Coronavirus Updates

“It goes back to Marvin Zonis’s class on empathy,” says Bharat Kapoor, ’10, when asked how he’s navigated 12 years of consulting at Kearney, where he is currently global lead at the firm’s Product Excellence and Renewal Lab (PERLab). “I believe hard economic data, which was easy to grasp because of my engineering background, layered with empathy, which was like Latin to me when I first took Zonis’s class at Booth, have been the guiding principles throughout my consulting career,” he says.

“I’d say my life has been full of course corrections, or may I say serendipities,” Kapoor says. He grew up in Mandi, a small Himalayan town, and his father ran an electronics business, where Kapoor started working in eighth grade. One day in 1988, while the elder Kapoor was away, a Samsung executive visited to propose a collaboration. Knowing that his father would probably not be interested, Bharat nevertheless offered the man the customary Indian tea. 

“We talked for hours. I knew I wanted to work with him,” he recalls. Kapoor’s father gave in on the condition that Bharat would handle the deal. It was a success for both parties. “At that time, I did not realize what had happened,” he says. “As I look back, it was about building a relationship with the executive, having the conviction that Samsung had good products, and being willing to take on challenges.” 

Another crucial relationship to Kapoor’s trajectory was the close friendship that emerged from a chance meeting on his first day of school after his family first moved to Mandi. “The lesson I learned from that move was that life is a team sport,” he says. “My friend and I competed for the same things and enjoyed each other’s successes. I ended up at my college because of his nudge to select what’s now called the National Institute of Technology Karnataka, and three decades later, he is again my neighbor.”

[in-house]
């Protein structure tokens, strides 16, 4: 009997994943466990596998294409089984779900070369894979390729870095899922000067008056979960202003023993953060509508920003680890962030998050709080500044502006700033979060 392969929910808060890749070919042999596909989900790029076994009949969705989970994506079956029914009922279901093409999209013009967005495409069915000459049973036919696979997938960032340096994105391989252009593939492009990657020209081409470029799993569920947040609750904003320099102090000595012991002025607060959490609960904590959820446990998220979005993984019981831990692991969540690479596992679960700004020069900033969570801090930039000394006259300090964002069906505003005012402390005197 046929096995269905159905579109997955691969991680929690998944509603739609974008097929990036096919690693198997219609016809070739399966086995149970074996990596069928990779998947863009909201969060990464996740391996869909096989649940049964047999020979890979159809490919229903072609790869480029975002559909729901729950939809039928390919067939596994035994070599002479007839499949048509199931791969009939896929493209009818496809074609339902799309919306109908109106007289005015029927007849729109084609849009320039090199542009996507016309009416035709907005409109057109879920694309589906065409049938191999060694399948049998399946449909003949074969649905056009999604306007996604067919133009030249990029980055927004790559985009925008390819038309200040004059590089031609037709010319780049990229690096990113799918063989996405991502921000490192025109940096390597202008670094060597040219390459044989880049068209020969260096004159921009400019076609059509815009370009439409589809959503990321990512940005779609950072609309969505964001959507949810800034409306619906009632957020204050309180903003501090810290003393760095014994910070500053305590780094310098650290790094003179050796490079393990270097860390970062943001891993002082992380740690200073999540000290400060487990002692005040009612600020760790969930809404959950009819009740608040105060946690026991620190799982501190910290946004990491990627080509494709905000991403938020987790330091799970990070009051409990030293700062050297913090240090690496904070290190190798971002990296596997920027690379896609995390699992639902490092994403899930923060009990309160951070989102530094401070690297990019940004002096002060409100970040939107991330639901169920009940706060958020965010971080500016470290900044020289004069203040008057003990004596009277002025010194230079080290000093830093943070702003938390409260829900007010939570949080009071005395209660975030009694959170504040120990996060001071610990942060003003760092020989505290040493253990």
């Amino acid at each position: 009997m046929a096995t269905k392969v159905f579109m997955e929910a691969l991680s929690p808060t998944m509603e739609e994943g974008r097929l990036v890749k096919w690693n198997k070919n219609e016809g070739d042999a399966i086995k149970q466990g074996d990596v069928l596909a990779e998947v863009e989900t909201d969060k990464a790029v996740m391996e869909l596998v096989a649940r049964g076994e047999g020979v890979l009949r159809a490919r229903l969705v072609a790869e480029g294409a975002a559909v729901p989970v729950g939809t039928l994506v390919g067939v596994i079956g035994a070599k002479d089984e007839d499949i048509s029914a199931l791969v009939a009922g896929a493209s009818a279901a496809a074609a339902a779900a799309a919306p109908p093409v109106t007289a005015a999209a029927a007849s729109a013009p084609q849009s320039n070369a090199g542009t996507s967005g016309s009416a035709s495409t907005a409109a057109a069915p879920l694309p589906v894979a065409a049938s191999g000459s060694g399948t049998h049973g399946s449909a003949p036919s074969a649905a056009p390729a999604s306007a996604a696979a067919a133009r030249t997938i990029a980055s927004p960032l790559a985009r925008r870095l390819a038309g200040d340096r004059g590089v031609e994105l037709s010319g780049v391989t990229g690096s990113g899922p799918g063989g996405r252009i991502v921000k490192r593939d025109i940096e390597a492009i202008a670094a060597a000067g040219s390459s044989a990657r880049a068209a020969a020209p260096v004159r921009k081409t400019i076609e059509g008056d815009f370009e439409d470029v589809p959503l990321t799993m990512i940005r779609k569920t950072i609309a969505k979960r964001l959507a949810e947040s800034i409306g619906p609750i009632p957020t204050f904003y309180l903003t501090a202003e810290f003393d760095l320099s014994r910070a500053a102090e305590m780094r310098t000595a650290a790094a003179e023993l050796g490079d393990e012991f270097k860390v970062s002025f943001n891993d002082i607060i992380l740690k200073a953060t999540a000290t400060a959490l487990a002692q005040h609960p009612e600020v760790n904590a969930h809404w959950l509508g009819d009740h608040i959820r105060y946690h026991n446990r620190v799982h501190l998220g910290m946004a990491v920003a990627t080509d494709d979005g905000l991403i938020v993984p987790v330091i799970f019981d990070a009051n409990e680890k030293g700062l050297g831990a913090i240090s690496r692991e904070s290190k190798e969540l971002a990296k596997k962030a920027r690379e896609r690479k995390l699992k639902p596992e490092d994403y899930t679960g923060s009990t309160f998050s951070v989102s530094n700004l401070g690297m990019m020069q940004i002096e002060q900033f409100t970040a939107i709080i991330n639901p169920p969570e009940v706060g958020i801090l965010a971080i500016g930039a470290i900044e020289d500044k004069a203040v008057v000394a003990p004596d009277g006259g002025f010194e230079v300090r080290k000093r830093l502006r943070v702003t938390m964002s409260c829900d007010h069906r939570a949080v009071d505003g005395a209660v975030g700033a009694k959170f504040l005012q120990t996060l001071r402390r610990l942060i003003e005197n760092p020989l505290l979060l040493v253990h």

When Kapoor got into NITK, he couldn’t even find it on a map. “It took a 12-hour bus ride to Delhi, and a 56-hour train ride to Mangalore, and then some,” Kapoor says. 

Once there, he was unexpectedly recruited to the photography club when some of the members discovered his familiarity with a film camera. When the school hosted a fashion show, Kapoor was the sole designated photographer. The prints flew off the shelves, and soon the photography club was raking in revenue from campus events.

A headshot of Baharat Kapoor against a gray background

“I'd say my life has been full of course corrections, or may I say serendipities.”

— Bharat Kapoor

After he shot a friend’s modeling portfolio, budding models in Mumbai came calling. “I started imagining myself in the company of the late Gautam Rajadhyaksha, the doyen of Indian fashion photography for decades,” Kapoor laughs. His journey into glitz and glamour ended abruptly when his parents found out and disapproved, but his foray had taught him something about his ambitions.

“Surrounded by geniuses at college, I sometimes questioned if I even belonged there. Well, I managed to graduate,” he says, “but the biggest realization I had during my undergraduate time was actually that, more than electrical engineering, I enjoyed business.”  

Kapoor moved to the United States to pursue graduate work in computer engineering. A professor convinced him to study supercomputing and security. After a stint at, a gig he got while collecting free T-shirts at a job fair, Kapoor was hired at Motorola—and quickly got to join one of its coolest projects: creating a phone that used the open-source operating system Linux.